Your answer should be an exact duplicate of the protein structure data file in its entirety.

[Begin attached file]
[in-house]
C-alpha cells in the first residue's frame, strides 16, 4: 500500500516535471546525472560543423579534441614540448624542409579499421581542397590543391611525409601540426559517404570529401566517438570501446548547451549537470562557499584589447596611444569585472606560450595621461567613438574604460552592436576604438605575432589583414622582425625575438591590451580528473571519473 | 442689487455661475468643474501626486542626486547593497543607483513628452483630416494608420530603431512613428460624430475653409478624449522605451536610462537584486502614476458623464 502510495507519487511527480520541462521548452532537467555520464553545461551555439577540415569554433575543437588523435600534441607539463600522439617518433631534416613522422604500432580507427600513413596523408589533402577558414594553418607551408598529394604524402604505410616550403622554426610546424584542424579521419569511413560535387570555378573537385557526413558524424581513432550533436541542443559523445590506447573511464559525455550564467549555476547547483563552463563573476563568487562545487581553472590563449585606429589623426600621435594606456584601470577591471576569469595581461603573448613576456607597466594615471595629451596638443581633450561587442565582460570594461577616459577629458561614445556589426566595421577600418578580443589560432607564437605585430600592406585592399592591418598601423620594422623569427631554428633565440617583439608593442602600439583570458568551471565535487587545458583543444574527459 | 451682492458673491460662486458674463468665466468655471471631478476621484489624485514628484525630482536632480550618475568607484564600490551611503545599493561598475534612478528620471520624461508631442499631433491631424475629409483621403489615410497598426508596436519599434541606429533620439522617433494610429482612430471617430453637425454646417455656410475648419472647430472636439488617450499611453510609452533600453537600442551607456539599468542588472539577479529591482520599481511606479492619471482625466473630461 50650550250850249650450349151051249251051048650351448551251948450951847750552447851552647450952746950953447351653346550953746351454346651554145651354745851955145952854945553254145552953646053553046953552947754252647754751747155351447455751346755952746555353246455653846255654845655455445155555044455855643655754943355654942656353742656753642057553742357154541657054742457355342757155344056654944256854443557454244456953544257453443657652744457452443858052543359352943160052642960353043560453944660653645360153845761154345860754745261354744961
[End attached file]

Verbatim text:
[in-house]
C-alpha cells in the first residue's frame, strides 16, 4: 500500500516535471546525472560543423579534441614540448624542409579499421581542397590543391611525409601540426559517404570529401566517438570501446548547451549537470562557499584589447596611444569585472606560450595621461567613438574604460552592436576604438605575432589583414622582425625575438591590451580528473571519473 | 442689487455661475468643474501626486542626486547593497543607483513628452483630416494608420530603431512613428460624430475653409478624449522605451536610462537584486502614476458623464 502510495507519487511527480520541462521548452532537467555520464553545461551555439577540415569554433575543437588523435600534441607539463600522439617518433631534416613522422604500432580507427600513413596523408589533402577558414594553418607551408598529394604524402604505410616550403622554426610546424584542424579521419569511413560535387570555378573537385557526413558524424581513432550533436541542443559523445590506447573511464559525455550564467549555476547547483563552463563573476563568487562545487581553472590563449585606429589623426600621435594606456584601470577591471576569469595581461603573448613576456607597466594615471595629451596638443581633450561587442565582460570594461577616459577629458561614445556589426566595421577600418578580443589560432607564437605585430600592406585592399592591418598601423620594422623569427631554428633565440617583439608593442602600439583570458568551471565535487587545458583543444574527459 | 451682492458673491460662486458674463468665466468655471471631478476621484489624485514628484525630482536632480550618475568607484564600490551611503545599493561598475534612478528620471520624461508631442499631433491631424475629409483621403489615410497598426508596436519599434541606429533620439522617433494610429482612430471617430453637425454646417455656410475648419472647430472636439488617450499611453510609452533600453537600442551607456539599468542588472539577479529591482520599481511606479492619471482625466473630461 50650550250850249650450349151051249251051048650351448551251948450951847750552447851552647450952746950953447351653346550953746351454346651554145651354745851955145952854945553254145552953646053553046953552947754252647754751747155351447455751346755952746555353246455653846255654845655455445155555044455855643655754943355654942656353742656753642057553742357154541657054742457355342757155344056654944256854443557454244456953544257453443657652744457452443858052543359352943160052642960353043560453944660653645360153845761154345860754745261354744961